In a recent collaboration, Domino’s Pizza Inc., the world’s largest pizza company, and the National Fire Protection Association (NFPA) have teamed up to distribute fire safety messages across American homes.
During Fire Prevention Week from Oct. 8-14, Domino’s outlets, both franchise-owned and corporate, across the U.S. will emphasize the message: “Cooking safety starts with YOU. Pay attention to fire prevention.”
This will be done through flyers placed on pizza boxes.
These flyers are designed to educate the public about preventing cooking fires and the necessary actions to take if one occurs.
A unique feature of this collaboration: customers ordering from select Domino’s stores during Fire Prevention Week might get their pizza delivered by a fire engine.
If a home’s smoke alarms function properly, the pizza comes at no cost.
Otherwise, the attending firefighters will either change the batteries or provide and set up working alarms.
Jenny Fouracre, Domino’s senior director of communications, remarked: “Every year, Domino’s stores eagerly collaborate with local fire departments and the NFPA.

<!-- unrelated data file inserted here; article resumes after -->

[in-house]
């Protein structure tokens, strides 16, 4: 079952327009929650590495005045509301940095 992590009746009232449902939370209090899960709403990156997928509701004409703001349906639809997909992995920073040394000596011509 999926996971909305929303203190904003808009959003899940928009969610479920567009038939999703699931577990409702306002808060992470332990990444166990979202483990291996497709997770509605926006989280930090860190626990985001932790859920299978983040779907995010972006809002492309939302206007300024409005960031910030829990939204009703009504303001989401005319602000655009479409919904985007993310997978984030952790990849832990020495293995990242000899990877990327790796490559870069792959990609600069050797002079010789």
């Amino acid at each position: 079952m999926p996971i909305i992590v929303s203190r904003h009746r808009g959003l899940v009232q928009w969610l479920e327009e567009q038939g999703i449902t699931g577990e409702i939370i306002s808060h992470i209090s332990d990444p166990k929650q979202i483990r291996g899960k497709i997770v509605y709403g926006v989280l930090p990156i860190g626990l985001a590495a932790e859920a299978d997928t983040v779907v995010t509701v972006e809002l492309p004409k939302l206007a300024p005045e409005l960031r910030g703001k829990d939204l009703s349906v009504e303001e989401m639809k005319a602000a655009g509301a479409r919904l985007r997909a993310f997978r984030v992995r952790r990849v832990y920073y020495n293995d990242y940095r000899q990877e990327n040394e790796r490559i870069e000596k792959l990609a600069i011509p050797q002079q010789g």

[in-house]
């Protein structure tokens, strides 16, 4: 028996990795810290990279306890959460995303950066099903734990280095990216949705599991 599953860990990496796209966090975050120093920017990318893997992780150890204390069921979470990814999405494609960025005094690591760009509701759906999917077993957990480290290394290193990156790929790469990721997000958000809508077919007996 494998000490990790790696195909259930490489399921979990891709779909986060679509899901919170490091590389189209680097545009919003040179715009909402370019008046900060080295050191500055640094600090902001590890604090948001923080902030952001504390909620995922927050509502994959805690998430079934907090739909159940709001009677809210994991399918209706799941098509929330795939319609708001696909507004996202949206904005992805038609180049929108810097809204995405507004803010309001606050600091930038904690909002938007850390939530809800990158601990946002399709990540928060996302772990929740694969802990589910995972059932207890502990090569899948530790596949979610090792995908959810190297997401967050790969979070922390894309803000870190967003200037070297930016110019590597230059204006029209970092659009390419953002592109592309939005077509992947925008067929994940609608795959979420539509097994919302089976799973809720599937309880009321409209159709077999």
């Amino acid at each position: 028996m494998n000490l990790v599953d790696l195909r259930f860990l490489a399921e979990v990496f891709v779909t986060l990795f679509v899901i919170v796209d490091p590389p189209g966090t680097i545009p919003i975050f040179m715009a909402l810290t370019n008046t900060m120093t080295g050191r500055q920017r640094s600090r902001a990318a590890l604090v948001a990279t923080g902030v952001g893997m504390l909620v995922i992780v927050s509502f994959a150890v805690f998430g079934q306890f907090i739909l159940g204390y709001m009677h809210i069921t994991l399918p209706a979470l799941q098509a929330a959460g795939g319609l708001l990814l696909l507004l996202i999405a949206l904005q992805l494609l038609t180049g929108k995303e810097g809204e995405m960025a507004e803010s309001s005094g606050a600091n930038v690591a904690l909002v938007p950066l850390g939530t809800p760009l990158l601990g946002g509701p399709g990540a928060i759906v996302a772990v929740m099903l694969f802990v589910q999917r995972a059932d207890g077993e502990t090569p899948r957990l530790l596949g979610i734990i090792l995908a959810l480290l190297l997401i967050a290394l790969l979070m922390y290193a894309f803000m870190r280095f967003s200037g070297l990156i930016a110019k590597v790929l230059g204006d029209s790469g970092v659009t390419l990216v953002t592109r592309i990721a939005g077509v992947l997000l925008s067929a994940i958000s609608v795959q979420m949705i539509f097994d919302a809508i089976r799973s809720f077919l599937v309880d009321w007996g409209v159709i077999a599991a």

“It’s an engaging and unconventional method to share fire safety messages. This marks the 16th consecutive year of Domino’s participating in this initiative.”
Lorraine Carli, NFPA’s vice president of outreach and advocacy, stated: “Cooking is the primary source of home fires, injuries related to them, and is the secondary cause behind home fire deaths.
“This emphasizes the need for everyone to understand basic precautions while cooking to safeguard themselves and their loved ones.
“Our alliance with Domino’s aims to bring attention to these crucial safety measures.”
The collaboration between Domino’s and the NFPA presents a novel approach to promoting fire safety.
Cooking-related incidents have always been a significant concern, and efforts like these not only educate but also engage the public in a unique manner.
Using the widespread reach of Domino’s to spread these critical messages has the potential to significantly reduce the number of cooking-related fires and the associated injuries and fatalities.